The worst thing about minor choices is that eventually, they all add up. You buy one Funko Pop and before you know it, you've got whole rooms devoted to them. Self-control is a lot less fun, but it's far more likely to pay off in the long run. Luckily, there are some tried and true (and now peer-reviewed) ways to keep yourself on track.
Researchers from Finland and Germany have just released a study on a psychological concept known as "self-nudging." In short, it's a method of setting yourself up for success in both physical and mental situations. If you can design your environment (or your response to a stimulus) in a way that points you toward your desired outcome, rather than the easy outcome, you'll go a lot farther on goals you've set for yourself.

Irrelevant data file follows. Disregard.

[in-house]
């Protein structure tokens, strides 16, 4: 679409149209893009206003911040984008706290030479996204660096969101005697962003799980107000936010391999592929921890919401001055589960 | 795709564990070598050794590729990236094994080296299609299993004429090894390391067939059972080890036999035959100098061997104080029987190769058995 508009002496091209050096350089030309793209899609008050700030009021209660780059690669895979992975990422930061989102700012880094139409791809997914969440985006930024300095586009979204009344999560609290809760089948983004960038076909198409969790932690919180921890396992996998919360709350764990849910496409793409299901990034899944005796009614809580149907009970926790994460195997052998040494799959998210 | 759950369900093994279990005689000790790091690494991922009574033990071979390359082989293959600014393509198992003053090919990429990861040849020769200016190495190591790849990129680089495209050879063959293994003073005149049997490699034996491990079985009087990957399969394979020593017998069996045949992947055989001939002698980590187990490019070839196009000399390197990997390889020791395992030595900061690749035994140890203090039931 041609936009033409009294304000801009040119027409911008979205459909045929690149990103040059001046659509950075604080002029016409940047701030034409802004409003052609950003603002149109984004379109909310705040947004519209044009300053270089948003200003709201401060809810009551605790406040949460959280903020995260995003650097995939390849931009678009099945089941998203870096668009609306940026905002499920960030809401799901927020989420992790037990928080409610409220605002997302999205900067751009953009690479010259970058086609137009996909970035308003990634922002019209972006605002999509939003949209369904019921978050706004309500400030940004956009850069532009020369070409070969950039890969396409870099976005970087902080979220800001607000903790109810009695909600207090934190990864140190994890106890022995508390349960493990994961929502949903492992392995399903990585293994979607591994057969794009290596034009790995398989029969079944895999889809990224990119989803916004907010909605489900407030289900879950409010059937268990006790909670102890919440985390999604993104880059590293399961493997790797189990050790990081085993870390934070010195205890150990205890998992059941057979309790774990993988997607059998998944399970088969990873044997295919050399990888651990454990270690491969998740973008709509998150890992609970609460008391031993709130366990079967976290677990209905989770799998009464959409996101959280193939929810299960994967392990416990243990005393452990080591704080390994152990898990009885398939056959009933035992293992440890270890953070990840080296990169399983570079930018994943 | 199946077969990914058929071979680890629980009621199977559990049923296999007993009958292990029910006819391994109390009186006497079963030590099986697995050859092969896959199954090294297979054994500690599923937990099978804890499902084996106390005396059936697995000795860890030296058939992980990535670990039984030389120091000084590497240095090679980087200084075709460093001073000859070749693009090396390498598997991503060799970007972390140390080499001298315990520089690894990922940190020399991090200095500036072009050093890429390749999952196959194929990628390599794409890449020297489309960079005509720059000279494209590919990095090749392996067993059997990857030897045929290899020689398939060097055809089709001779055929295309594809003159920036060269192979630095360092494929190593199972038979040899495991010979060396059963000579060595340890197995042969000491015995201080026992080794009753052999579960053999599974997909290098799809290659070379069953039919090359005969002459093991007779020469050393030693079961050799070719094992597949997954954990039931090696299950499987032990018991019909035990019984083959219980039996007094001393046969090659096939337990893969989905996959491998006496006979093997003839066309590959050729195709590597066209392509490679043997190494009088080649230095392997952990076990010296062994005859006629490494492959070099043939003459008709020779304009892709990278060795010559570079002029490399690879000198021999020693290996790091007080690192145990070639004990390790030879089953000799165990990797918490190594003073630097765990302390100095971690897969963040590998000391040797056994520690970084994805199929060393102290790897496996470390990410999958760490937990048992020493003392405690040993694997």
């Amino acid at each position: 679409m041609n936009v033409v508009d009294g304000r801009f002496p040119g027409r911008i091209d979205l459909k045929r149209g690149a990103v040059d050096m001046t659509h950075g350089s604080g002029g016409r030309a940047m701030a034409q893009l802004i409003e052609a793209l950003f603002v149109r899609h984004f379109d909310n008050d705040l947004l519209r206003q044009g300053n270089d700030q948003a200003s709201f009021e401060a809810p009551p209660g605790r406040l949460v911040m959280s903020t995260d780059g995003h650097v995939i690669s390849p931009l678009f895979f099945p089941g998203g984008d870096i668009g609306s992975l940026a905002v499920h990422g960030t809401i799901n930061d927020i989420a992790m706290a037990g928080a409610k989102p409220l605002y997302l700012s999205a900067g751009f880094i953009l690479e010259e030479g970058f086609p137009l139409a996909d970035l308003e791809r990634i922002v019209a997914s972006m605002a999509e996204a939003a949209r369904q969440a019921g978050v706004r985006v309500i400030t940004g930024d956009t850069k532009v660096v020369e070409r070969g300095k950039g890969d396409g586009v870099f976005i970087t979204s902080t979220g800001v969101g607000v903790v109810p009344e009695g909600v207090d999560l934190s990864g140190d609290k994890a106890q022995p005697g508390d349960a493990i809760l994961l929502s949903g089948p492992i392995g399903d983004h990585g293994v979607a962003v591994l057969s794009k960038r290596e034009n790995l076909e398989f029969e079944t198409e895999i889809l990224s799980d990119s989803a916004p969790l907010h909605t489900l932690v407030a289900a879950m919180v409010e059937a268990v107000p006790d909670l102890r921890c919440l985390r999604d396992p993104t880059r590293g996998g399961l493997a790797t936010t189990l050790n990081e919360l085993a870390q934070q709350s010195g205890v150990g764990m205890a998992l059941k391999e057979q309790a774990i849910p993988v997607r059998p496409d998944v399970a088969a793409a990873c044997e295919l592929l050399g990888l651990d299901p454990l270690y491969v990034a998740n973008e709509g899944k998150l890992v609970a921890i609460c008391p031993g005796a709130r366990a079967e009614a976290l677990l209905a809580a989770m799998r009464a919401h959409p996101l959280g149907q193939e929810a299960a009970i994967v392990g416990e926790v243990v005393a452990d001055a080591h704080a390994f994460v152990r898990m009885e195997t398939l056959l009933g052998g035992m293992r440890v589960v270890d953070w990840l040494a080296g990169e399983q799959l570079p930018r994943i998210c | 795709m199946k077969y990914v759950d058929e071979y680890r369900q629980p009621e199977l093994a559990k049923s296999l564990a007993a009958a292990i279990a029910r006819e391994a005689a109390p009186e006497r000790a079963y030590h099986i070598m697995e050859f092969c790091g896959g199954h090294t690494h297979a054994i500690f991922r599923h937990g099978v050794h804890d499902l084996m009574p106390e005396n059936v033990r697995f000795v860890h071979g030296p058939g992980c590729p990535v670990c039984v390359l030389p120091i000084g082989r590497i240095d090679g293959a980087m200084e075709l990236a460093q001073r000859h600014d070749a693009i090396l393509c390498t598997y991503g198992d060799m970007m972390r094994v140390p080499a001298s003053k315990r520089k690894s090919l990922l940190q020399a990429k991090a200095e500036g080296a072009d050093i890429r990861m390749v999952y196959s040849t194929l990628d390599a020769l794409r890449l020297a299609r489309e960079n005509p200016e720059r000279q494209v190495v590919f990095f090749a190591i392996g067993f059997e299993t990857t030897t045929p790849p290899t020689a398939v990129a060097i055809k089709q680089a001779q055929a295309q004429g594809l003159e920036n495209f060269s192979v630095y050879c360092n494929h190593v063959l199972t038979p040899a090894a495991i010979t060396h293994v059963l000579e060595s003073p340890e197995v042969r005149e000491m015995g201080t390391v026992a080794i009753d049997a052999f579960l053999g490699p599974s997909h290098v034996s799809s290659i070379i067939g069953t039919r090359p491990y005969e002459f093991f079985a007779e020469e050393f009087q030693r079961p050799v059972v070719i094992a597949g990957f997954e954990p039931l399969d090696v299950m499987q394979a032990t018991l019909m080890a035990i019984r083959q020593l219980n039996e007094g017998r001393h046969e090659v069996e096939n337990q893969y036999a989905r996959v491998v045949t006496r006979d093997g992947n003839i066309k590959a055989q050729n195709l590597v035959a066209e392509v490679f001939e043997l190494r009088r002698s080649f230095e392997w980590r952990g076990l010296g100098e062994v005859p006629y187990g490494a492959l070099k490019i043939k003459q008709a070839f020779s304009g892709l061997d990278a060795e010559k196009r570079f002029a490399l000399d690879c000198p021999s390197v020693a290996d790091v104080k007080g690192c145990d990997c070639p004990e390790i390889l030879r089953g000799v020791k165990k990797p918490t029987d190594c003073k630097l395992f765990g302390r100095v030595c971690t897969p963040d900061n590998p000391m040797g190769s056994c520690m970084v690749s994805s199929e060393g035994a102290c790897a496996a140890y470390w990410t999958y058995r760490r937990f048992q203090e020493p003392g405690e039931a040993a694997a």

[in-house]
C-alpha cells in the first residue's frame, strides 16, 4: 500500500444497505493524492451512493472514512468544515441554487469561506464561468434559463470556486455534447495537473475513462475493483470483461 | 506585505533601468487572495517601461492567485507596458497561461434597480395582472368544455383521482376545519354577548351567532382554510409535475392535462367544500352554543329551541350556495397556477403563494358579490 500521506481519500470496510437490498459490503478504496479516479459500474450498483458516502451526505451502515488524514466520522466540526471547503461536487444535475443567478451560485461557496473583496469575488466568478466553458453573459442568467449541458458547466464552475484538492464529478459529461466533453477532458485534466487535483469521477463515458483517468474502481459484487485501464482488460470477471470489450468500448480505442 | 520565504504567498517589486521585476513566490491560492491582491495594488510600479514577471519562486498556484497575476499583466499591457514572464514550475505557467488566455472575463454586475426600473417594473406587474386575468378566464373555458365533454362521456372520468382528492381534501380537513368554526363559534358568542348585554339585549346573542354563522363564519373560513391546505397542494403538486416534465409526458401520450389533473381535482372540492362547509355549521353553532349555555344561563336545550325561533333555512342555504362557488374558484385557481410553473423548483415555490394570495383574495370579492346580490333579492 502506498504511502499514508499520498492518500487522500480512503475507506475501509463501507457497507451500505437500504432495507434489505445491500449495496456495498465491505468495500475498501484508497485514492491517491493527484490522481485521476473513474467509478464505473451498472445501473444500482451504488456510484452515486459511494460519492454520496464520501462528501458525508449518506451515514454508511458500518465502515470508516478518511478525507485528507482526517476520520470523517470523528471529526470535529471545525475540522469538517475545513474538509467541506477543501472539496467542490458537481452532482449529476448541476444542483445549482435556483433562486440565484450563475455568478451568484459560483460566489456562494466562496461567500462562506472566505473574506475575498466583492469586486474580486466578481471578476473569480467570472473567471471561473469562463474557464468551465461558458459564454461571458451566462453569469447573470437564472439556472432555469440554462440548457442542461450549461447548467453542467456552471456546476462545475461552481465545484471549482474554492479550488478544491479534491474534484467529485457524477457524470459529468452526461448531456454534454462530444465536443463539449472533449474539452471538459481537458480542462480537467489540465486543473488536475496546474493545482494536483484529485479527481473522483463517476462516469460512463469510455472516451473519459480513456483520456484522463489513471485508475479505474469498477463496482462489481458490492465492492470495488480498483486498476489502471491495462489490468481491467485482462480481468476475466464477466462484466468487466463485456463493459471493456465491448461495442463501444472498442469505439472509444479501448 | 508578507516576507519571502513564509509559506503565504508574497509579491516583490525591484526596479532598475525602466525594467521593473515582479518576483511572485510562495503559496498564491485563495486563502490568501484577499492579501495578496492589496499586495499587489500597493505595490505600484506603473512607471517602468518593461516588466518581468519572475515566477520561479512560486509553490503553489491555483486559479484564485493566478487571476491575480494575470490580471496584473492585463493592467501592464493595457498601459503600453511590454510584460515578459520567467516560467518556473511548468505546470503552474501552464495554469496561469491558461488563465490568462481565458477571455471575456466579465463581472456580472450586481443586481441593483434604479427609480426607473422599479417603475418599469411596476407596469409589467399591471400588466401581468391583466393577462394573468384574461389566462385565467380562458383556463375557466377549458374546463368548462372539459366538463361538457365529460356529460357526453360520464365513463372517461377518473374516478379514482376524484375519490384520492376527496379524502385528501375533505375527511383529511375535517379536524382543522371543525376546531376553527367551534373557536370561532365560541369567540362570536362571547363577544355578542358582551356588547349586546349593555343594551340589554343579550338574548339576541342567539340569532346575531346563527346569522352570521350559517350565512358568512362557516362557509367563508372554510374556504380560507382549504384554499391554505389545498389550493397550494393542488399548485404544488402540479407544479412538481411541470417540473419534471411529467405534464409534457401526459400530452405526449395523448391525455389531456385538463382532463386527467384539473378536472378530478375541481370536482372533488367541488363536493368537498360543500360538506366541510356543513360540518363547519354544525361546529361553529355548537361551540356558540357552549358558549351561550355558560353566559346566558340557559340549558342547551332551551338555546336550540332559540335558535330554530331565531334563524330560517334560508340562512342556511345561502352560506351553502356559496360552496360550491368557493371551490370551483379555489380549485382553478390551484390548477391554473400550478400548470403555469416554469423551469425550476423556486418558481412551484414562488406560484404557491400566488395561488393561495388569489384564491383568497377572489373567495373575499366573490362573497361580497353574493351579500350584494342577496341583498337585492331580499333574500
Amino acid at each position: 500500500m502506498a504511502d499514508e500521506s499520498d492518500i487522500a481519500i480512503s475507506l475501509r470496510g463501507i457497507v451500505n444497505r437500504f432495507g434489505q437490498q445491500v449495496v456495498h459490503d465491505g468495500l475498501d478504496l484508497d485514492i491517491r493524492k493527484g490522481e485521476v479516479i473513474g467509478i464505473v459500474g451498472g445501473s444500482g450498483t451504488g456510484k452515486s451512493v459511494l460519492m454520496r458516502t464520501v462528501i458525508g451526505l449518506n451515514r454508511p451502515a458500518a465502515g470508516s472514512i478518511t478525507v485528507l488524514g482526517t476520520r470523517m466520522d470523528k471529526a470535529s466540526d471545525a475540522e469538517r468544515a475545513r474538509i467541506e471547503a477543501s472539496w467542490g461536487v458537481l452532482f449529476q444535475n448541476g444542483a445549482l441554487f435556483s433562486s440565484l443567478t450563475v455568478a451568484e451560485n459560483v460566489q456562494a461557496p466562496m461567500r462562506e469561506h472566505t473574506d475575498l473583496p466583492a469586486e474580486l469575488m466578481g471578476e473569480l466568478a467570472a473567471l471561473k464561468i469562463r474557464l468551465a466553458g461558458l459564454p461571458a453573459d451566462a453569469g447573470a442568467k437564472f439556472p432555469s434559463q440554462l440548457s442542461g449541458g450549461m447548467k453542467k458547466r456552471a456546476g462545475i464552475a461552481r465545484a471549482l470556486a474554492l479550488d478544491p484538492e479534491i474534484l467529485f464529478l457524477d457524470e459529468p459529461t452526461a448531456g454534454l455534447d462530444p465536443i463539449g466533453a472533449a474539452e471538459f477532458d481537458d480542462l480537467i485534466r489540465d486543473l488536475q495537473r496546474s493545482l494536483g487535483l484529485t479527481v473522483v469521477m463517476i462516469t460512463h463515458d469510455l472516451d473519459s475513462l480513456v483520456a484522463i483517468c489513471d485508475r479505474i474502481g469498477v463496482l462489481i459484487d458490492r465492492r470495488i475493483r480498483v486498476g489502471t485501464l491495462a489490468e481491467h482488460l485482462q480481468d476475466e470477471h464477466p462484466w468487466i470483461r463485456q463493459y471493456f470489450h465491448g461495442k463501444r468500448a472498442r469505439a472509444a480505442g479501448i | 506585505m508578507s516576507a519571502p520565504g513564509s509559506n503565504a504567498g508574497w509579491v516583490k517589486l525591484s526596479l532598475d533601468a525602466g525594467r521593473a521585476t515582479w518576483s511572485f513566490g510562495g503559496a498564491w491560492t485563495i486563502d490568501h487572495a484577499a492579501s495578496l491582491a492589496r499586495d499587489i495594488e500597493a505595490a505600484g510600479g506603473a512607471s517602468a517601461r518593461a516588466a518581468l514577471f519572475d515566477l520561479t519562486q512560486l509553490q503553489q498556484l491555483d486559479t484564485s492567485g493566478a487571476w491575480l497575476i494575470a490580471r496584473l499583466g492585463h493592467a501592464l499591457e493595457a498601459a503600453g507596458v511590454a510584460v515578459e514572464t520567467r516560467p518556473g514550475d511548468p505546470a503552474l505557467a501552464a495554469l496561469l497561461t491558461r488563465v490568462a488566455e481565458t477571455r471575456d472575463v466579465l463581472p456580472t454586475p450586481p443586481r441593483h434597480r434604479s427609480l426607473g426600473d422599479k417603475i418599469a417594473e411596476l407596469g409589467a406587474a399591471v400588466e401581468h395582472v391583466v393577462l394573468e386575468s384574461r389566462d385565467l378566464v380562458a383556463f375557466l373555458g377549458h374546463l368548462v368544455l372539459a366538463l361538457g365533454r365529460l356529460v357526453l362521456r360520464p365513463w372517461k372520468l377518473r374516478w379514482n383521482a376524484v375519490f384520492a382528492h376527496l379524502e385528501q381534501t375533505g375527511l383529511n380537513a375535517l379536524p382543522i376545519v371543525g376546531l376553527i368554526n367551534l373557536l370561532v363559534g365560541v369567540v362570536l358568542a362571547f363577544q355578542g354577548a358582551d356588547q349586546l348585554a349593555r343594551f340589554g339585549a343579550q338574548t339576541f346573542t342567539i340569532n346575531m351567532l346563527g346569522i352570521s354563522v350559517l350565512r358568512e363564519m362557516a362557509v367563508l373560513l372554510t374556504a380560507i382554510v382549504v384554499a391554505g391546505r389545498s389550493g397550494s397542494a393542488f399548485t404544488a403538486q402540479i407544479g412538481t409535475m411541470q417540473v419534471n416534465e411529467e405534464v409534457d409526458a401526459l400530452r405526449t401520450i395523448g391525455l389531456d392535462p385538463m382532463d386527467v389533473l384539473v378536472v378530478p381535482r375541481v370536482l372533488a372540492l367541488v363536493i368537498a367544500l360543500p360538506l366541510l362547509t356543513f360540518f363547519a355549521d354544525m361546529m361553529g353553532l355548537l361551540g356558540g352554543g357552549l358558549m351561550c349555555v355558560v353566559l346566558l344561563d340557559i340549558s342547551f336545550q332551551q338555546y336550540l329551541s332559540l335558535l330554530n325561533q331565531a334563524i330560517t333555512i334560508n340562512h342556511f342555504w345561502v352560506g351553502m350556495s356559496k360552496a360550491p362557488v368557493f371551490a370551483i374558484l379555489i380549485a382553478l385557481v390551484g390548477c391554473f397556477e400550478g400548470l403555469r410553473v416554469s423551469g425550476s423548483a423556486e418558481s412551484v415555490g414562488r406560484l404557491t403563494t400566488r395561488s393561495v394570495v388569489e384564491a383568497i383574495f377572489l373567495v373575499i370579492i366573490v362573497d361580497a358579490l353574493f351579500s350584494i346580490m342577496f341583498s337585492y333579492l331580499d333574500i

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The researchers have outlined four key ways you can integrate self-nudging into your routines.
- Leaving yourself prompts and reminders. This can be as simple as putting notes on a door or an object you use every day.
- Choosing a different framing. Taking the stairs becomes an opportunity to improve your health, rather than an inconvenience.
- Reducing accessibility to the tempting thing. You know the opposite works, given all the things you might pick up in the checkout aisle.
- Asking for social pressure and public accountability. Post a goal on social media so your friends and family can cheer you on.
It takes a while to build new habits and change old mindsets (according to some studies, it's about 66 days), but these small shifts in perspective should accumulate and settle over time.